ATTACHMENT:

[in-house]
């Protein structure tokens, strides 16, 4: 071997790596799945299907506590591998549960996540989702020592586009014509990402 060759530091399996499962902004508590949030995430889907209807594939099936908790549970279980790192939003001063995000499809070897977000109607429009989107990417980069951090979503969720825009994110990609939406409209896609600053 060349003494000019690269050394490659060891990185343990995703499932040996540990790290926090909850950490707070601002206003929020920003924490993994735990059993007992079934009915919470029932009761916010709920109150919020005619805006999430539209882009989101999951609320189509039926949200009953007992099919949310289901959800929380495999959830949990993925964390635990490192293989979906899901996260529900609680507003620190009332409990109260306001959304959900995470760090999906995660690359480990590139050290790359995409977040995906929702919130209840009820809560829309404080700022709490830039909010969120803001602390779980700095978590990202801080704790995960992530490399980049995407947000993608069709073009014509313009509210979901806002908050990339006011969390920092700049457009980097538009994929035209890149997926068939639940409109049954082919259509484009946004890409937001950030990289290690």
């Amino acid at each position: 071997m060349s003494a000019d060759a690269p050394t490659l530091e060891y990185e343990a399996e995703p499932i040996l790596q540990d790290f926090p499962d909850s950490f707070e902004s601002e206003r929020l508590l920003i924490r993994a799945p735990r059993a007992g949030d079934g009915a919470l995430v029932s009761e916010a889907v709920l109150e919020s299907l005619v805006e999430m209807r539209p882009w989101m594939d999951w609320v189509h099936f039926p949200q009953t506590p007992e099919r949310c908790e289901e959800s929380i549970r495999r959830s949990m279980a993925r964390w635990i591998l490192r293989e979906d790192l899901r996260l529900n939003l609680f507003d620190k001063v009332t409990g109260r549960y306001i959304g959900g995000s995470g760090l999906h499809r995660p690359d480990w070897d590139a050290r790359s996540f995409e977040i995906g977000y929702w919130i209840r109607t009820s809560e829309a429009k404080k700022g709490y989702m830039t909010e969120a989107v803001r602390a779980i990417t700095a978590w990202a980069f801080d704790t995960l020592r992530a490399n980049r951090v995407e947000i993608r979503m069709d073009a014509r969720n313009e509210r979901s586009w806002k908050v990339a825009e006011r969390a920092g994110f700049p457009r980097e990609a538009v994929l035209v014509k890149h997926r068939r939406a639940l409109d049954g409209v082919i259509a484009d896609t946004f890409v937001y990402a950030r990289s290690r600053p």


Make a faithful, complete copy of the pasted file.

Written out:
[in-house]
């Protein structure tokens, strides 16, 4: 071997790596799945299907506590591998549960996540989702020592586009014509990402 060759530091399996499962902004508590949030995430889907209807594939099936908790549970279980790192939003001063995000499809070897977000109607429009989107990417980069951090979503969720825009994110990609939406409209896609600053 060349003494000019690269050394490659060891990185343990995703499932040996540990790290926090909850950490707070601002206003929020920003924490993994735990059993007992079934009915919470029932009761916010709920109150919020005619805006999430539209882009989101999951609320189509039926949200009953007992099919949310289901959800929380495999959830949990993925964390635990490192293989979906899901996260529900609680507003620190009332409990109260306001959304959900995470760090999906995660690359480990590139050290790359995409977040995906929702919130209840009820809560829309404080700022709490830039909010969120803001602390779980700095978590990202801080704790995960992530490399980049995407947000993608069709073009014509313009509210979901806002908050990339006011969390920092700049457009980097538009994929035209890149997926068939639940409109049954082919259509484009946004890409937001950030990289290690």
């Amino acid at each position: 071997m060349s003494a000019d060759a690269p050394t490659l530091e060891y990185e343990a399996e995703p499932i040996l790596q540990d790290f926090p499962d909850s950490f707070e902004s601002e206003r929020l508590l920003i924490r993994a799945p735990r059993a007992g949030d079934g009915a919470l995430v029932s009761e916010a889907v709920l109150e919020s299907l005619v805006e999430m209807r539209p882009w989101m594939d999951w609320v189509h099936f039926p949200q009953t506590p007992e099919r949310c908790e289901e959800s929380i549970r495999r959830s949990m279980a993925r964390w635990i591998l490192r293989e979906d790192l899901r996260l529900n939003l609680f507003d620190k001063v009332t409990g109260r549960y306001i959304g959900g995000s995470g760090l999906h499809r995660p690359d480990w070897d590139a050290r790359s996540f995409e977040i995906g977000y929702w919130i209840r109607t009820s809560e829309a429009k404080k700022g709490y989702m830039t909010e969120a989107v803001r602390a779980i990417t700095a978590w990202a980069f801080d704790t995960l020592r992530a490399n980049r951090v995407e947000i993608r979503m069709d073009a014509r969720n313009e509210r979901s586009w806002k908050v990339a825009e006011r969390a920092g994110f700049p457009r980097e990609a538009v994929l035209v014509k890149h997926r068939r939406a639940l409109d049954g409209v082919i259509a484009d896609t946004f890409v937001y990402a950030r990289s290690r600053p």